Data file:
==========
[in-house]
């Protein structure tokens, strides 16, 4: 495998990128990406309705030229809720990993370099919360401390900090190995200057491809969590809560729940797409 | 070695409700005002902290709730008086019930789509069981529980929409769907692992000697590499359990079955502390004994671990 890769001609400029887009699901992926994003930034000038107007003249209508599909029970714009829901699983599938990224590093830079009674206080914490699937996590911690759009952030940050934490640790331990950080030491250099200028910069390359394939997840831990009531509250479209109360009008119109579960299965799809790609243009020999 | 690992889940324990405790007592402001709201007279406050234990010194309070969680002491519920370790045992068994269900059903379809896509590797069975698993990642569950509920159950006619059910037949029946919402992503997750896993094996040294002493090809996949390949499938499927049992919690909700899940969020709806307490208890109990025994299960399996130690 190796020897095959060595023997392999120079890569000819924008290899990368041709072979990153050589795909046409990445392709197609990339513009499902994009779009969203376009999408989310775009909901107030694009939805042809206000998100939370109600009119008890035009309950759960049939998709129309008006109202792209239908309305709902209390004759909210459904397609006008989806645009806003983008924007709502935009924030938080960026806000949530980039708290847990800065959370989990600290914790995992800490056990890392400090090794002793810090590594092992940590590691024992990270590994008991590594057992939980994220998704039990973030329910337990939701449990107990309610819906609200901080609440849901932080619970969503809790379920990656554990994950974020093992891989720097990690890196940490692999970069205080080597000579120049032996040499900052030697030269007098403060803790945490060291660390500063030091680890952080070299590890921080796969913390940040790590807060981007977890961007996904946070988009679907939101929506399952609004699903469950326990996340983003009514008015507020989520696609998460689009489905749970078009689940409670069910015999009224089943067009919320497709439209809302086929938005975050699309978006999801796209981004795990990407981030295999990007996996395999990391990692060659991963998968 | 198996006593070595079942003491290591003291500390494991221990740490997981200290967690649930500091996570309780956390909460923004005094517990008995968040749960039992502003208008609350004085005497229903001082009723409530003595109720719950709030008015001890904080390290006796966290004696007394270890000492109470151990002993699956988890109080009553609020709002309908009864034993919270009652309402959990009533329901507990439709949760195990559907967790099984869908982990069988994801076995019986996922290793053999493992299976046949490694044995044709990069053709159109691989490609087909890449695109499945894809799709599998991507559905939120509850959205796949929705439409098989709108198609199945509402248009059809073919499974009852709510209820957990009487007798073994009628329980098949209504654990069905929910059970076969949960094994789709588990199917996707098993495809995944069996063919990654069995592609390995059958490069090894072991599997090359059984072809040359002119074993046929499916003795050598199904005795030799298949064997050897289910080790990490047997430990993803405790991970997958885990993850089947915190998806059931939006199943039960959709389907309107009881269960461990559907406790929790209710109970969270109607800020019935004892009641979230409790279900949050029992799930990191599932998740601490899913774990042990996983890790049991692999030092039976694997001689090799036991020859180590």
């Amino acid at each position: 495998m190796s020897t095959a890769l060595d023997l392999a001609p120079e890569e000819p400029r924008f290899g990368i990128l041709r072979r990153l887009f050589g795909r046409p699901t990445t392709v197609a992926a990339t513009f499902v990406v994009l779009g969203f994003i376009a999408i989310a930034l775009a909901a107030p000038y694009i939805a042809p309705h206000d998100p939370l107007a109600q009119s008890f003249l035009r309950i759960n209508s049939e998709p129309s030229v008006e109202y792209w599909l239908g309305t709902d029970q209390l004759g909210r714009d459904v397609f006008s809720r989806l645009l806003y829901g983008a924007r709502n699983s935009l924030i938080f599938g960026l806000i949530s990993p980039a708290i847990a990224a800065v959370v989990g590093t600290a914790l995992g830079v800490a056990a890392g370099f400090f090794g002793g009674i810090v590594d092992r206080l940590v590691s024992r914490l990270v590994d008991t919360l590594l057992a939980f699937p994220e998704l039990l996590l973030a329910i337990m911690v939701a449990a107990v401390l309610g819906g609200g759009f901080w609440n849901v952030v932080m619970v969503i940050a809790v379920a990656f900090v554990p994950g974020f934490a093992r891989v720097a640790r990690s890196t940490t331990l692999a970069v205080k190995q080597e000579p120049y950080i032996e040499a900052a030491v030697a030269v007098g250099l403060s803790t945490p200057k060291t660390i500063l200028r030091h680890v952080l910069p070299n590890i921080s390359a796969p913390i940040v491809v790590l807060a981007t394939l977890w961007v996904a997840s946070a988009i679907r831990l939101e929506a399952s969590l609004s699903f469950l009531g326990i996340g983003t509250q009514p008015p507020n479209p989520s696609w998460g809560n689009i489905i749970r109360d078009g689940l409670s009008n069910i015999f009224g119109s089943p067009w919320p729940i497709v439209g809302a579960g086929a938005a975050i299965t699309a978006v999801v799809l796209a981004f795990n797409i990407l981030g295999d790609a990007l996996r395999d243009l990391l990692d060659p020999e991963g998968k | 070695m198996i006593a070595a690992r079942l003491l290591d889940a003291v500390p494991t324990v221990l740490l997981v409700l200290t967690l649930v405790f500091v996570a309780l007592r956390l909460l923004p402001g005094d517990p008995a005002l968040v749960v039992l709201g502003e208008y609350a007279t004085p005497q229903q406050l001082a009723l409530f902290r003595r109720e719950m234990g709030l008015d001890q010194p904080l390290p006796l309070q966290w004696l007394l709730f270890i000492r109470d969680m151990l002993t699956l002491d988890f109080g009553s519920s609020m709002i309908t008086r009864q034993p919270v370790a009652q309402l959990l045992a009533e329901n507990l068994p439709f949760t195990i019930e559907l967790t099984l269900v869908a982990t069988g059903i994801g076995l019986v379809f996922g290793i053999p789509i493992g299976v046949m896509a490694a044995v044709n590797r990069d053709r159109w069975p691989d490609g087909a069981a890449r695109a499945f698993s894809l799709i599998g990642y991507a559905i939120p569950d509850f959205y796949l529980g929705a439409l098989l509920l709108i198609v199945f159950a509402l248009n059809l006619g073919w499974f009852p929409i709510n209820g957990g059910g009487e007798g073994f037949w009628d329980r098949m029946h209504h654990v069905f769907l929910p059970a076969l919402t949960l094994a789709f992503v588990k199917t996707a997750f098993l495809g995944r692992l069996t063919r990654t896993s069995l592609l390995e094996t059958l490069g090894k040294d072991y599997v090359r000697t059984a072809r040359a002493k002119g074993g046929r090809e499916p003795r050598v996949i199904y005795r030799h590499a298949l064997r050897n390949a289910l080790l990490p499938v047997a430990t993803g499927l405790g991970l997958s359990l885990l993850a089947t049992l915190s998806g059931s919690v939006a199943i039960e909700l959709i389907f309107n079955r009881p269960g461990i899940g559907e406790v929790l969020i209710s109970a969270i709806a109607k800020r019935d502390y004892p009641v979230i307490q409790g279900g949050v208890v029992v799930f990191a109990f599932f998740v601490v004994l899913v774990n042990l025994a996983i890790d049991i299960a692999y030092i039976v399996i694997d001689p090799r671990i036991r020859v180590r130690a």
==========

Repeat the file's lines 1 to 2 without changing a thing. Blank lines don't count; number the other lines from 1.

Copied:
[in-house]
């Protein structure tokens, strides 16, 4: 495998990128990406309705030229809720990993370099919360401390900090190995200057491809969590809560729940797409 | 070695409700005002902290709730008086019930789509069981529980929409769907692992000697590499359990079955502390004994671990 890769001609400029887009699901992926994003930034000038107007003249209508599909029970714009829901699983599938990224590093830079009674206080914490699937996590911690759009952030940050934490640790331990950080030491250099200028910069390359394939997840831990009531509250479209109360009008119109579960299965799809790609243009020999 | 690992889940324990405790007592402001709201007279406050234990010194309070969680002491519920370790045992068994269900059903379809896509590797069975698993990642569950509920159950006619059910037949029946919402992503997750896993094996040294002493090809996949390949499938499927049992919690909700899940969020709806307490208890109990025994299960399996130690 190796020897095959060595023997392999120079890569000819924008290899990368041709072979990153050589795909046409990445392709197609990339513009499902994009779009969203376009999408989310775009909901107030694009939805042809206000998100939370109600009119008890035009309950759960049939998709129309008006109202792209239908309305709902209390004759909210459904397609006008989806645009806003983008924007709502935009924030938080960026806000949530980039708290847990800065959370989990600290914790995992800490056990890392400090090794002793810090590594092992940590590691024992990270590994008991590594057992939980994220998704039990973030329910337990939701449990107990309610819906609200901080609440849901932080619970969503809790379920990656554990994950974020093992891989720097990690890196940490692999970069205080080597000579120049032996040499900052030697030269007098403060803790945490060291660390500063030091680890952080070299590890921080796969913390940040790590807060981007977890961007996904946070988009679907939101929506399952609004699903469950326990996340983003009514008015507020989520696609998460689009489905749970078009689940409670069910015999009224089943067009919320497709439209809302086929938005975050699309978006999801796209981004795990990407981030295999990007996996395999990391990692060659991963998968 | 198996006593070595079942003491290591003291500390494991221990740490997981200290967690649930500091996570309780956390909460923004005094517990008995968040749960039992502003208008609350004085005497229903001082009723409530003595109720719950709030008015001890904080390290006796966290004696007394270890000492109470151990002993699956988890109080009553609020709002309908009864034993919270009652309402959990009533329901507990439709949760195990559907967790099984869908982990069988994801076995019986996922290793053999493992299976046949490694044995044709990069053709159109691989490609087909890449695109499945894809799709599998991507559905939120509850959205796949929705439409098989709108198609199945509402248009059809073919499974009852709510209820957990009487007798073994009628329980098949209504654990069905929910059970076969949960094994789709588990199917996707098993495809995944069996063919990654069995592609390995059958490069090894072991599997090359059984072809040359002119074993046929499916003795050598199904005795030799298949064997050897289910080790990490047997430990993803405790991970997958885990993850089947915190998806059931939006199943039960959709389907309107009881269960461990559907406790929790209710109970969270109607800020019935004892009641979230409790279900949050029992799930990191599932998740601490899913774990042990996983890790049991692999030092039976694997001689090799036991020859180590």